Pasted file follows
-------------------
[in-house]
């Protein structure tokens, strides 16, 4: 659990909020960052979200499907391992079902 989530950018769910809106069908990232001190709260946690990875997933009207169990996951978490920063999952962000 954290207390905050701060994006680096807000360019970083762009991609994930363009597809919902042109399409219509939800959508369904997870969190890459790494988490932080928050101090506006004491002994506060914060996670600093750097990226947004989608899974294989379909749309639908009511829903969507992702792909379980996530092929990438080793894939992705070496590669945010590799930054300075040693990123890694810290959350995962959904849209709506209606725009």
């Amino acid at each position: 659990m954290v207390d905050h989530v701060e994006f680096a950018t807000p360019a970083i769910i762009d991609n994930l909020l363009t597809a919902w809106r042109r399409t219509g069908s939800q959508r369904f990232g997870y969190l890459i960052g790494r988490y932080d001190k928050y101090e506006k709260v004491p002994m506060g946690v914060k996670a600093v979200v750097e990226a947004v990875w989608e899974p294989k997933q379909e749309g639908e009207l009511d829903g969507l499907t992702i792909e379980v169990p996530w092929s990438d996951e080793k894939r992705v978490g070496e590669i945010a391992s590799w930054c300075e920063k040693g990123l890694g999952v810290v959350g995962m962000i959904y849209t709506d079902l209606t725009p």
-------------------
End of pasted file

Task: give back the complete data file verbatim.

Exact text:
[in-house]
């Protein structure tokens, strides 16, 4: 659990909020960052979200499907391992079902 989530950018769910809106069908990232001190709260946690990875997933009207169990996951978490920063999952962000 954290207390905050701060994006680096807000360019970083762009991609994930363009597809919902042109399409219509939800959508369904997870969190890459790494988490932080928050101090506006004491002994506060914060996670600093750097990226947004989608899974294989379909749309639908009511829903969507992702792909379980996530092929990438080793894939992705070496590669945010590799930054300075040693990123890694810290959350995962959904849209709506209606725009």
């Amino acid at each position: 659990m954290v207390d905050h989530v701060e994006f680096a950018t807000p360019a970083i769910i762009d991609n994930l909020l363009t597809a919902w809106r042109r399409t219509g069908s939800q959508r369904f990232g997870y969190l890459i960052g790494r988490y932080d001190k928050y101090e506006k709260v004491p002994m506060g946690v914060k996670a600093v979200v750097e990226a947004v990875w989608e899974p294989k997933q379909e749309g639908e009207l009511d829903g969507l499907t992702i792909e379980v169990p996530w092929s990438d996951e080793k894939r992705v978490g070496e590669i945010a391992s590799w930054c300075e920063k040693g990123l890694g999952v810290v959350g995962m962000i959904y849209t709506d079902l209606t725009p």